I've been practicing a few hours a day for a couple of months to get back in shape, and I'm not seeing a lot of improvement at all. I'm wondering if there is hope for 27 year olds coming back to the piano to improve? The problem for me is memory - technically I can handle a lot of what I'm playing, but I don't know where my fingers are going and it causes me to stutter, repeat passages, and stall in the middle of playing.

I'm currently working on:
1.Waldstein (1st and 3rd movements),
2.Fantasie-Impromptu,
3.Appassionata (1st movement)
4.Rachmaninoff, Prelude Gmin (op 32?)
5.The opening cadenza of Beethoven's Choral Fantasy
6. and I'm considering tackling Chopin op.53 Polonaise Heroique, but not sure how difficult it is other than 'it's hard'.

I'm also worried that my fingers (especially my middle fingers) are bent and that that may be one of the reasons certain passages are uneven no matter how much I practice them.

Couple questions I'd be interested to know your opinions:
1. Is it hard to improve at the piano as you get into your thirties? Does it become harder do you think?
2. Does anyone else worry about their finger/hand shapes? That there might be a physical reason while you can't play things and it won't matter how much you practice?

Thanks guys. Great forum, I hope to be here a lot!

Drake

ps. I'm Drake, living in Oxford, UK.


****************
Working on:
Polonaise Héroïque op.53
Chopin Scherzo no.2 B flat
Appassionata Sonata 1st Mvmt
Mozart Sonata A minor K.310
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Quote
Originally posted by kievins:
Hi, I'm quite a young pianist at age of 15, and have been playing since I was 6. My repetoire currently consists of various Chopin preludes, Beethoven's pathetique sonata, Debussy's minstrels prelude, Gershwin prelude in C# minor, Rachmaninov prelude in C# minor and Bach's prelude and fugue in C minor. I've only recently started playing properly, with a view to seeing how good I could possibly become in the future.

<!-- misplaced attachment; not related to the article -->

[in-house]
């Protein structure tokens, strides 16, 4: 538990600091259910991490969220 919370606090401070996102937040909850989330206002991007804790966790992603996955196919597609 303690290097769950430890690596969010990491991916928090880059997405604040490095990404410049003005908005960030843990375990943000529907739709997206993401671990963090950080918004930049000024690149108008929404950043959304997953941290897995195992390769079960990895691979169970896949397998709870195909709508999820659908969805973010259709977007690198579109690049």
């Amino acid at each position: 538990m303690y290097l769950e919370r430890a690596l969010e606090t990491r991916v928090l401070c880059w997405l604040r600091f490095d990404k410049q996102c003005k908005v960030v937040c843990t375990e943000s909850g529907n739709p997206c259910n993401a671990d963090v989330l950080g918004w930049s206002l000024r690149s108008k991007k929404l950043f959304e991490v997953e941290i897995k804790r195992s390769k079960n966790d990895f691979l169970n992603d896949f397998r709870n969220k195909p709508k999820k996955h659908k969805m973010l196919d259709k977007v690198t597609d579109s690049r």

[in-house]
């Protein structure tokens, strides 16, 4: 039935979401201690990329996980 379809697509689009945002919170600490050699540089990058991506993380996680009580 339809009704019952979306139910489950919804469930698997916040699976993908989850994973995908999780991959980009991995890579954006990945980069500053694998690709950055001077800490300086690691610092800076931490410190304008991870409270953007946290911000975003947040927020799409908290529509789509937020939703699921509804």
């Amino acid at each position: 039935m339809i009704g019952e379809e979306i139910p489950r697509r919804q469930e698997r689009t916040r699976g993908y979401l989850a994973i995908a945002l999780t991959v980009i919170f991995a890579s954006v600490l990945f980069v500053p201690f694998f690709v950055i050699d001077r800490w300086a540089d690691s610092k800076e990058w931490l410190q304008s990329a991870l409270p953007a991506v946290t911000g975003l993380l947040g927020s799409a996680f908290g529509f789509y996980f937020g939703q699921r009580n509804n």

I also play 'cello and tuba.
Excellent, another tuba player from the midlands - welcome on board!


Yamaha U3 | Currently working on:
Various Haydn Sonatas/Caténaires by Elliott Carter/Lots of Feldman
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hi I'm Lisa-- I've been around a couple of weeks.

What a great forum!

I have a few years of formal piano lessons as a kid and now I'm DYING to get back into it.

We are about to buy a piano, and I can't wait to break out my sheet music and see how much I've been able to retain over the last few years. When I sit at my sisters piano, it sure feels good.!

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I'm a new member :-)
My names Sam.
I did my Grade 8 a couple of years ago. I own a Danemann Upright piano. I'm studying a BTEC in Music at the moment, and hope to get into the RCM London after I finish college


Currently working on...
Chopin - Fantasie Impromptu in C sharp minor Op.66
Mozart - Piano Sonata in E flat K.282
Liszt - Romance in E minor "O pourquoi donc" S.196
Joined: Feb 2009
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Quote
Originally posted by Kreisler:
I'd like to invite any new members or lurkers out there to introduce yourselves and join in the discussions.

So if you've been looking for a reason and a way to get your feet wet, here's your chance. Reply here and introduce yourself, then pick a topic and jump right in!

yippie